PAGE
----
February 6, 2007

Desert parks could benefit from budget

Andrew Silva, Staff Writer
San Bernardino Sun

California's desert national parks could be big winners under President Bush's proposal for the largest budget increase in the history of the National Park Service.

The proposed $2.4 billion budget for national parks includes a $258 million increase for operations, which would go toward hiring 3,000 new employees including rangers and maintenance workers.

"The numbers look great. We haven't seen this type of increase in years," said Joe Zarki, spokesman for Joshua Tree National Park.

The three desert parks that touch San Bernardino County - Death Valley National Park, Joshua Tree National Park and Mojave National Preserve - are in line for some of the biggest percentage increases.

"This budget proposal is a victory for all Americans who love national parks," said Thomas C. Kiernan, president of the National Parks Conservation Association, a nonprofit group that has been calling for increased park funding for years.

In October, more than 100 members of Congress asked the president to increase park funding after years of stagnant or declining budgets.

The money means more programs with rangers, improved facilities, and better protection for important sites and attractions at the parks.

Zarki said Joshua Tree has seen about a 35 percent drop in the number of employees who provide interpretive programs to the public between 2001 and 2005. In 2001 there was the equivalent of 14.4 full-time employees, which dropped to 9.25 in 2005.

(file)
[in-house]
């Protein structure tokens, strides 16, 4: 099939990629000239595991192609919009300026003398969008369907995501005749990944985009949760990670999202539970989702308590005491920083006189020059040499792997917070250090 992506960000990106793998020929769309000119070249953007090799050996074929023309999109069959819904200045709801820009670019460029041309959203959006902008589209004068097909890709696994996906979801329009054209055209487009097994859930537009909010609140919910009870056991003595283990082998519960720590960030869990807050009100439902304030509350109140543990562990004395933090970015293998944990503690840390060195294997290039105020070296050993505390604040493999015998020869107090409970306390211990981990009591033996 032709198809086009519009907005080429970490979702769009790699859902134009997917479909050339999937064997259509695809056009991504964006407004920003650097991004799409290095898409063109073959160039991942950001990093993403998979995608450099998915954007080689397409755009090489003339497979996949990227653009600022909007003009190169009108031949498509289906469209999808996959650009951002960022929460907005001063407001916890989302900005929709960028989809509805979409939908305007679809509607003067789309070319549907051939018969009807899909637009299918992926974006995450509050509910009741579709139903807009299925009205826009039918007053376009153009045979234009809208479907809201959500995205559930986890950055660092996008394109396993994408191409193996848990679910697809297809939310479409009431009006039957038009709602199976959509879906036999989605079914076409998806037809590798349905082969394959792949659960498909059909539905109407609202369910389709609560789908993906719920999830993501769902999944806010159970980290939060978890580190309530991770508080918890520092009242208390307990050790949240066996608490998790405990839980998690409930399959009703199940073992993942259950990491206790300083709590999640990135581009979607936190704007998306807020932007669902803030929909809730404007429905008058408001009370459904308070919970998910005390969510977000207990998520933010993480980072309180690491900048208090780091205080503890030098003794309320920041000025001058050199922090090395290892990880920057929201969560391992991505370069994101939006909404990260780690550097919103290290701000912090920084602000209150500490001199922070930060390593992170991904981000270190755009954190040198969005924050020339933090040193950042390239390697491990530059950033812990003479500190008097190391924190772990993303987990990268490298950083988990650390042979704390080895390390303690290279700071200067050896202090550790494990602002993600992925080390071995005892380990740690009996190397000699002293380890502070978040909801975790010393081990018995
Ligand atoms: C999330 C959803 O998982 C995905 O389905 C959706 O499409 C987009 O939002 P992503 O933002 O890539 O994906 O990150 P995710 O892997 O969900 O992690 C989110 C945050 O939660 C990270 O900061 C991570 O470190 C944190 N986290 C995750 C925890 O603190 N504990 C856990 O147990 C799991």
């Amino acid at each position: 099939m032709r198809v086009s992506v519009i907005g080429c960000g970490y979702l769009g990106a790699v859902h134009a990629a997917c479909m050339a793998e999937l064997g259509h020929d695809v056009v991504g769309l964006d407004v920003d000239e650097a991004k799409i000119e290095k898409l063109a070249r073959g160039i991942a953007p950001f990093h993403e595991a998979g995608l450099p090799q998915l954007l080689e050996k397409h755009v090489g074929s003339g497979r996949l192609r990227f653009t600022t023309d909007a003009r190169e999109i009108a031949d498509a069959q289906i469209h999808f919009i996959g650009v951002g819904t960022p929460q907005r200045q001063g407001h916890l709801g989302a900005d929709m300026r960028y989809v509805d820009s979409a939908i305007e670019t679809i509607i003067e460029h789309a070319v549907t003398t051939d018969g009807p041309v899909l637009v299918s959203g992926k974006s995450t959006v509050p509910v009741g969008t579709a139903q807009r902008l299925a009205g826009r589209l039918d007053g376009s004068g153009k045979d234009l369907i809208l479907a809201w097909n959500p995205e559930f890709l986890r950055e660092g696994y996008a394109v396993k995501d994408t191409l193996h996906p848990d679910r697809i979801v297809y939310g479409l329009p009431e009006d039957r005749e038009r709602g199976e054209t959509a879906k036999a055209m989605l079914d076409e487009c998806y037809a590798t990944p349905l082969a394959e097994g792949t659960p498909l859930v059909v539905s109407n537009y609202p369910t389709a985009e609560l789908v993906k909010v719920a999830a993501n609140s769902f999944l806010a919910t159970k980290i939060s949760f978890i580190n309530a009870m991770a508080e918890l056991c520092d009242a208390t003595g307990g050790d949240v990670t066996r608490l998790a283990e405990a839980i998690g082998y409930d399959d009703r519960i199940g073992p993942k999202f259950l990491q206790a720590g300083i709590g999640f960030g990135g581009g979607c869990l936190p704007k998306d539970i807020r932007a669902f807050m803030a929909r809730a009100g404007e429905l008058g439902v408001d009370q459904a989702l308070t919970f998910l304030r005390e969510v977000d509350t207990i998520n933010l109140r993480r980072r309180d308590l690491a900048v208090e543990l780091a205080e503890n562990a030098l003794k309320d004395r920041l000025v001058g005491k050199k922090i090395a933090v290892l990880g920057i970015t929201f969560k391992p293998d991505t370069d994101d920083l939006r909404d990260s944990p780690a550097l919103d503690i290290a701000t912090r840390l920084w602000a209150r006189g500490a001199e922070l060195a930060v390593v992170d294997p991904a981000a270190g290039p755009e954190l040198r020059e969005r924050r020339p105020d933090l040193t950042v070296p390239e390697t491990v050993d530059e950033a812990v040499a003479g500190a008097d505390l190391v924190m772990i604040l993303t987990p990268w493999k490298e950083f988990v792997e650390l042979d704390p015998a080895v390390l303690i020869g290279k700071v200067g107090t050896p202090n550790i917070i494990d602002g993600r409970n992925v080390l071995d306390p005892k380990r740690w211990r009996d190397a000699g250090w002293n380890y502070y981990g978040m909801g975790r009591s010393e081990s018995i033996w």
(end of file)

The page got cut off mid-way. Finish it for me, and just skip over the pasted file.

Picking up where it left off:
That translated to a 50 percent drop in the number of programs for park visitors.

"If people feel they come into the park and are not seeing any staff, there's something to that," he said.

One of the biggest percentage increases could be in Mojave National Preserve, the park that stretches across 1.6 million acres east of Barstow between interstates 15 and 40.

Its 2006 budget was $4.1 million and the president's 2008 request is $5.2 million, a 27 percent increase.

Created in 1994, it has never reached its full staffing level, preserve Superintendent Dennis Schramm said.

"This'll really help us get back in the community and doing things people like to do - ranger walks, campfire programs and talks," he said.

The park service budget also calls for the creation of a $100 million fund to match donations by corporations or philanthropists to help the service get ready for its 100th anniversary in 2016.

Proposed for parks

California's desert national parks could see a budget boost if the president's proposal is approved. It would be the biggest budget hike in National Park Service history.

  • Death Valley National Park: 2006 budget $7.1 million; 2008 proposed increase $1.75 million, or 25 percent.
  • Joshua Tree National Park: 2006 budget $4.3 million; 2008 proposed increase $882,000, or 20 percent.
  • Mojave National Preserve: 2006 budget $4.1 million; 2008 proposed increase $1.1 million, or 27 percent.